Pre-snap: Boldin motions infield to the gap between Pitta and Osemele, then back to his original spot; Boykin follows him ('A' in Fig 1). When Boldin and Boykin return to their original positions, the strong safety, Allen, comes into the box and lines up across from, but a good 8ish yards off, Pitta ('B' in Fig 1). Unbeknownst to Flacco, these two pre-snap occurrences have already set him up to throw an interception. On every play, of course, a quarterback must look at the defense for clues as to the type of coverage they are running, as different coverages will have different keys that the quaterback will look for while progressing through their reads (i.e. going looking to the receivers in a pre-determined order to see if they are open or not). Initially the defense lines up with two high safeties, implying either a Cover-2 or a Cover-4 shell. One way a quarterback tries to read the coverage is by having a player motion in one direction, and then back to their original position, purely to see how the defense adjusts. On this play, by Boykin following Boldin in motion, it will appear to Flacco that the defense are in man-to-man coverage (though at the NFL level, things are rarely as straight forward, as we will soon see). This therefore presents as Cover-2 with man coverage underneath. With only two linebackers on the field, this would suggest that one is matched up with the running back, and the other with the tight end (as often occurs in man coverage, such as on this play). Allen, the safety, then drops down into the box. Looking at it from a quarterback's perspective, this could suggest that either Allen is merely coming into the box to stop the coverage looking like a Cover-2 man-underneath , with the expectation that he will drop back at the snap (such as the Browns safety in the play I just linked to), or actually indicates either a Cover-1 or Cover-3 shell. Flacco must have seen the safety coming down; whether he assumes this is merely to try and disguise a Cover-2 or that the Eagles are actually in a different coverage shell, I'm not sure, but based on how the play develops, it is clear he must not have recognised what the defense was doing.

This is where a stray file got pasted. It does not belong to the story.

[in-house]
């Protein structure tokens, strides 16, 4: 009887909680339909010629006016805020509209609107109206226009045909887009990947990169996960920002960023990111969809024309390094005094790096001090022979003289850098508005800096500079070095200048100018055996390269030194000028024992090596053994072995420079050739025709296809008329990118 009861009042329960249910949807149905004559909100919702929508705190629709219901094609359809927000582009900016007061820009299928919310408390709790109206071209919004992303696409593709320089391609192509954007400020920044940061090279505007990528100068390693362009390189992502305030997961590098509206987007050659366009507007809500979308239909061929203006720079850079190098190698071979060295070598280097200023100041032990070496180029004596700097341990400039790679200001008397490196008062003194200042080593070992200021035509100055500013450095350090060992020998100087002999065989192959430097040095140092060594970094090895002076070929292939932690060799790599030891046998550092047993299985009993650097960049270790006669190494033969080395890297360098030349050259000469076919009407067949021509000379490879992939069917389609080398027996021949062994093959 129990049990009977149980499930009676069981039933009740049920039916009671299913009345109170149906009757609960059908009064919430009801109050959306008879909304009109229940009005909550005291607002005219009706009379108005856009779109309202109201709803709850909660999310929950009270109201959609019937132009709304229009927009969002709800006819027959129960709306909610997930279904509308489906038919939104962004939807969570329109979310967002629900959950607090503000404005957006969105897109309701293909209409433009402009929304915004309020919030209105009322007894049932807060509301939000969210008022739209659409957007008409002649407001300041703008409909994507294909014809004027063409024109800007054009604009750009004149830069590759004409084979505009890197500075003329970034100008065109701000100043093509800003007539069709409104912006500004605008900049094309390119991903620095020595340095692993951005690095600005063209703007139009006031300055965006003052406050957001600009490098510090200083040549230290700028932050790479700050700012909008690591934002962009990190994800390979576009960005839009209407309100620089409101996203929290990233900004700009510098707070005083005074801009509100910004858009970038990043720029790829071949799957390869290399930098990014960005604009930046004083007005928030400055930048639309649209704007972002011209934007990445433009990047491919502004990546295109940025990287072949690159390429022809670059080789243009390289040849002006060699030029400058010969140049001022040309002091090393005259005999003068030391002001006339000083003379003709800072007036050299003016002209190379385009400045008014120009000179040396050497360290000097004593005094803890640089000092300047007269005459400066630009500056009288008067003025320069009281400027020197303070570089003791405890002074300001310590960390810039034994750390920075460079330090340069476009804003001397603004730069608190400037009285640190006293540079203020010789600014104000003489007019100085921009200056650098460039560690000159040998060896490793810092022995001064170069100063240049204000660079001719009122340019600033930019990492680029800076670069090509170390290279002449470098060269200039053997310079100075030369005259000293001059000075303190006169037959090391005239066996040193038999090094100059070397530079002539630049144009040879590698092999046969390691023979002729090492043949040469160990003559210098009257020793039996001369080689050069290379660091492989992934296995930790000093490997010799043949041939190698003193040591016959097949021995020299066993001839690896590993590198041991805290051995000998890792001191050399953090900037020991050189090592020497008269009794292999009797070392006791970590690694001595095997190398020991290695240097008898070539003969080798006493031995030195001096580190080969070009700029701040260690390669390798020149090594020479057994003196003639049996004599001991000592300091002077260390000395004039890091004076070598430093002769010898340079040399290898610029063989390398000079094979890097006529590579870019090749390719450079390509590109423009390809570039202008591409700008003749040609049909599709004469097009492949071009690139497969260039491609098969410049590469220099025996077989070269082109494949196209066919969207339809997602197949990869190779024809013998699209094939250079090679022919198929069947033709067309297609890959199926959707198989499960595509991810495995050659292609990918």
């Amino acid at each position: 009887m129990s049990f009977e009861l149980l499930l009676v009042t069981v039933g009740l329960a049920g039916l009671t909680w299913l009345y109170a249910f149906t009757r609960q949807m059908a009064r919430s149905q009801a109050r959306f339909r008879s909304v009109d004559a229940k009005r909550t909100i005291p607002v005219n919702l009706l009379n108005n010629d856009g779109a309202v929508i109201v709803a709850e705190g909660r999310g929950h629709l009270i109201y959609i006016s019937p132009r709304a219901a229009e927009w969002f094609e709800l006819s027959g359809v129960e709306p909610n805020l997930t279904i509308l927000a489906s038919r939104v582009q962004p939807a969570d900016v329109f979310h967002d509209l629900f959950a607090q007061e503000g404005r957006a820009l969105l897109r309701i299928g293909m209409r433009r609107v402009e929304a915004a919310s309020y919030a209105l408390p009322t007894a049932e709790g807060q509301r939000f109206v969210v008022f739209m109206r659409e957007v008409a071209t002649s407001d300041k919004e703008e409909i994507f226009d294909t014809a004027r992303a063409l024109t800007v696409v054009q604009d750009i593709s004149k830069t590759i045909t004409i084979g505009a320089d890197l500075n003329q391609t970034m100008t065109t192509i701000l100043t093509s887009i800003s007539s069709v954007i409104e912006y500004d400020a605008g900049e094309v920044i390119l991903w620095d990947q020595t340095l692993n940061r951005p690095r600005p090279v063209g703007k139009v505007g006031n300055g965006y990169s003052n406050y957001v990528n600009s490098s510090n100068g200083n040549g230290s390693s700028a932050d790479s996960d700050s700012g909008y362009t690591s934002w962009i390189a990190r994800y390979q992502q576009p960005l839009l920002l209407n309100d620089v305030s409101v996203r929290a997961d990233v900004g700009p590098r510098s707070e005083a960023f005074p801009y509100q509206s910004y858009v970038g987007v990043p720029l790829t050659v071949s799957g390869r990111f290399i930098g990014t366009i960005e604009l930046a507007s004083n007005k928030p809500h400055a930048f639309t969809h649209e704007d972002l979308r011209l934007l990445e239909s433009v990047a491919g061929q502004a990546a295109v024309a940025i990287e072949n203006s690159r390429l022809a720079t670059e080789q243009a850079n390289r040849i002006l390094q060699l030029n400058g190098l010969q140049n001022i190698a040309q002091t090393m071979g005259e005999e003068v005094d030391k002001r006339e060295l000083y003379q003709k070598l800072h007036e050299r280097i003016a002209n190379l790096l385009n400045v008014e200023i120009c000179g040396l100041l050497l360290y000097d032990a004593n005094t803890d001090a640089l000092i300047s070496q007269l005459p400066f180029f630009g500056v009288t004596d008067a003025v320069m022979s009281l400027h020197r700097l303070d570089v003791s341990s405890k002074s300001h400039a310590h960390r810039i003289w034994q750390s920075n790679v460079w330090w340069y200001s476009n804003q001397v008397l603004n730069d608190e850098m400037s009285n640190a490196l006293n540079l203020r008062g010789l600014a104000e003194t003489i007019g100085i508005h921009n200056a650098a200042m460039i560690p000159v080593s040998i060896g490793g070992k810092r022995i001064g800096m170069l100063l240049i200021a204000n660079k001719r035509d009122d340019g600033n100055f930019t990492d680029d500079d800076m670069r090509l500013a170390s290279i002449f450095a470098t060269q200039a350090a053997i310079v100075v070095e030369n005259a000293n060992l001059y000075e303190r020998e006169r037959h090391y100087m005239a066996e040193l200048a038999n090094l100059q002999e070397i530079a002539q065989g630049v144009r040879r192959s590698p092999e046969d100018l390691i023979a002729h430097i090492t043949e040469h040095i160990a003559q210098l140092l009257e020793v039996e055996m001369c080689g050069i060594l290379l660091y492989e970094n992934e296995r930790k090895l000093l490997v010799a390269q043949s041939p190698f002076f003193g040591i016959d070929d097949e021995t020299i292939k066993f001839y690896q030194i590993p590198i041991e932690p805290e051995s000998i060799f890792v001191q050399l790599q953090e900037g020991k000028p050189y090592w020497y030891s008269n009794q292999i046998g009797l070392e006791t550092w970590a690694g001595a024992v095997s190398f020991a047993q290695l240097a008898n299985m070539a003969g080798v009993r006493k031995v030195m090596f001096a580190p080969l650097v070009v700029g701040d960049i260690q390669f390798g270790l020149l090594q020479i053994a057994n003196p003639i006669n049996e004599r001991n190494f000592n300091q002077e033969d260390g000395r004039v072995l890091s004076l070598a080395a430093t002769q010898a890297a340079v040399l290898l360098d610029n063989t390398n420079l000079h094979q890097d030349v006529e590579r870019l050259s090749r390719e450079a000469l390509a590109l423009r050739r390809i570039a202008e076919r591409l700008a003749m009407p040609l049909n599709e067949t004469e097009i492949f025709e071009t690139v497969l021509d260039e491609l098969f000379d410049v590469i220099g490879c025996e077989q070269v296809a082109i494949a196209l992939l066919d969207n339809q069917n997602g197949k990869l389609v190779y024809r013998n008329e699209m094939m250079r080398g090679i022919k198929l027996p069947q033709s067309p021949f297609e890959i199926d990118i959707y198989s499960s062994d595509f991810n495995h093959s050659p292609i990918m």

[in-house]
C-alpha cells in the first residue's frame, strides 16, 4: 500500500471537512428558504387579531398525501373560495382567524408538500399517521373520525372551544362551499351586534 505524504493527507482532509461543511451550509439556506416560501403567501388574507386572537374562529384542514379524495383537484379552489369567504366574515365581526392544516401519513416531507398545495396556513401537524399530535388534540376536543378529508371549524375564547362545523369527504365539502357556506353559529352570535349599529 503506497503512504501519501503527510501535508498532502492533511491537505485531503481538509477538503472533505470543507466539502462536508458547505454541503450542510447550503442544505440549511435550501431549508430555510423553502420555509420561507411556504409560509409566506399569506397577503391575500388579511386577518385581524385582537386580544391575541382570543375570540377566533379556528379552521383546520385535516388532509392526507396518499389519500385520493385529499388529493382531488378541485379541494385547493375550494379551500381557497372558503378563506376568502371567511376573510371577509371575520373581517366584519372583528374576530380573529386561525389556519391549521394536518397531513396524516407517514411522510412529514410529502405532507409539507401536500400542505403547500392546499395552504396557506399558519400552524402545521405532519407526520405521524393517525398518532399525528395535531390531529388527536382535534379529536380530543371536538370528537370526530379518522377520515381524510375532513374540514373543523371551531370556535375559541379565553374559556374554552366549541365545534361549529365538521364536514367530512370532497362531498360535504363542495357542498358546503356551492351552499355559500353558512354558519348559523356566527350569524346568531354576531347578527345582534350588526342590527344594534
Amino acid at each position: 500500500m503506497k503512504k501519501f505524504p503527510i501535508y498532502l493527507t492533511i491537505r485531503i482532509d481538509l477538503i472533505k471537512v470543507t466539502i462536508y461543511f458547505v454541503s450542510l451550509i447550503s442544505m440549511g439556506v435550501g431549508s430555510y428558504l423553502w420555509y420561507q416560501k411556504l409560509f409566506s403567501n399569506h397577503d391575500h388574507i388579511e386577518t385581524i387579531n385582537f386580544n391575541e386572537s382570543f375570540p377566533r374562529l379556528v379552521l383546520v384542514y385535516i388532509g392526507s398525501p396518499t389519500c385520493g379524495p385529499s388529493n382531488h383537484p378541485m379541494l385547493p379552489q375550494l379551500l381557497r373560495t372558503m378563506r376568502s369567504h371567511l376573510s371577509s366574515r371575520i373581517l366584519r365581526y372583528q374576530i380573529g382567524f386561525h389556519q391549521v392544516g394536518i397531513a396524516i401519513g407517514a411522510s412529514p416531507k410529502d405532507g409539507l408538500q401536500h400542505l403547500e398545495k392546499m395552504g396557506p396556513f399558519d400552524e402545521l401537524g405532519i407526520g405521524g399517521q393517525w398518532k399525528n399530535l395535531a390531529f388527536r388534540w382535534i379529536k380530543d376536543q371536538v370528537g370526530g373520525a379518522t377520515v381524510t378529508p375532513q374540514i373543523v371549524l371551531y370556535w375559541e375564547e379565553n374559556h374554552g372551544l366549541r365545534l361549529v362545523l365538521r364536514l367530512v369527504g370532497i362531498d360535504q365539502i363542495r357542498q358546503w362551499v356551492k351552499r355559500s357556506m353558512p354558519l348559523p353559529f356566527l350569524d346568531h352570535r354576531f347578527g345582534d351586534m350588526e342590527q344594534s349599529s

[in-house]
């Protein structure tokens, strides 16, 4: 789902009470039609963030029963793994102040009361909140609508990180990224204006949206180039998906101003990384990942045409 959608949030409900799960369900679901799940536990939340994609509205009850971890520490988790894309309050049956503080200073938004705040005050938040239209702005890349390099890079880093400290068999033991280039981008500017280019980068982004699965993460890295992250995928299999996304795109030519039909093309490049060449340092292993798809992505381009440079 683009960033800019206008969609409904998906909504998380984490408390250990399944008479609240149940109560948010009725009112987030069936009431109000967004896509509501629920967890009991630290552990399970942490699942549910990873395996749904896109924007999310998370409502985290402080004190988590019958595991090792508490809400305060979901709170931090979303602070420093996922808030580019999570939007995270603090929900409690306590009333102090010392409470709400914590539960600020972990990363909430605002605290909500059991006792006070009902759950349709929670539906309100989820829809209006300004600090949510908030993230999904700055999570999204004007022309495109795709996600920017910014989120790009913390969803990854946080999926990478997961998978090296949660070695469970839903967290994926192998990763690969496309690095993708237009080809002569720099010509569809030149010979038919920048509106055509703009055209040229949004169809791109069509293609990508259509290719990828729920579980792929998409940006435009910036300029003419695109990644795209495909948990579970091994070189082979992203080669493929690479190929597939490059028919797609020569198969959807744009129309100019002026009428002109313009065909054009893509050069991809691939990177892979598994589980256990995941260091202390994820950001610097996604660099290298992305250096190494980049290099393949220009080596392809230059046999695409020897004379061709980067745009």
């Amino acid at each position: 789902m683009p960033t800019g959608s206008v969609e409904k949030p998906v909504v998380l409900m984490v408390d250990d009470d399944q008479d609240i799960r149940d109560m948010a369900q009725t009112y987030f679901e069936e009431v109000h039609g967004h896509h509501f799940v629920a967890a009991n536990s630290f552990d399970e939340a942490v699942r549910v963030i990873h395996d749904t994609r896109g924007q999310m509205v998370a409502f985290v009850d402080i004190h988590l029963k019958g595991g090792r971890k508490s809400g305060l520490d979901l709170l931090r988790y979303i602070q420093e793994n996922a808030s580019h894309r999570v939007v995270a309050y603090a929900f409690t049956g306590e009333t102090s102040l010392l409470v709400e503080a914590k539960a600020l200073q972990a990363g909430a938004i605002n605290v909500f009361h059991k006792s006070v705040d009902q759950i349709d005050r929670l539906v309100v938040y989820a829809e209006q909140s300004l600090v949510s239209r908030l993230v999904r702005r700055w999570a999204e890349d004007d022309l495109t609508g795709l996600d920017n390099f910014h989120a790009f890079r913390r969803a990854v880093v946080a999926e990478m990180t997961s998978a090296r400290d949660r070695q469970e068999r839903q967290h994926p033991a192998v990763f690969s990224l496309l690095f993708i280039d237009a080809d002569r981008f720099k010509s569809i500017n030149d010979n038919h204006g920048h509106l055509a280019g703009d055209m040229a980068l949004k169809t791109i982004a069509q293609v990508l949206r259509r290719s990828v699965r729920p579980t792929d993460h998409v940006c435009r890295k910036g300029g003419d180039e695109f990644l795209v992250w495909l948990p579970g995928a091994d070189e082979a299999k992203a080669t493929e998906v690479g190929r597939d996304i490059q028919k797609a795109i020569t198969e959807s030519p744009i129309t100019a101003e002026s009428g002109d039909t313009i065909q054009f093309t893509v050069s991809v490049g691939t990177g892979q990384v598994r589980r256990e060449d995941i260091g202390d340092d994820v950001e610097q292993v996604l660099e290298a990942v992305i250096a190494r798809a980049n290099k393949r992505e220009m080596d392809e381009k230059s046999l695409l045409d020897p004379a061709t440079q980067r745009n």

Fig 2
The play: If you've been following out Five Plays that Paid Off series, then you may be surprised at Fig 2, as, for the first time, there's not a single letter on there to point out the key parts of the play. I know, it feels weird for me, too, but there's simply no need for them here - all the required actions by the defense occurred before ball ever left the center's hand.

As explained above, it appeared from the pre-snap alignment of the defense that they were in fact playing either Cover-1 or Cover-3, and a cursory glance at the position of the corners would have told Flacco that it would likely be Cover-1, and, thanks to Boldin's motion, it appeared that the defense were playing in man, not zone, coverage underneath. Simple mathematics, however, tells us one thing: with defenders matched up one-on-one against three receivers, a tight end and a running back requires five defenders; there are four defensive linemen going up against five offensive linemen, plus the single high safety all together accounts for ten defenders. That leaves one defender left over.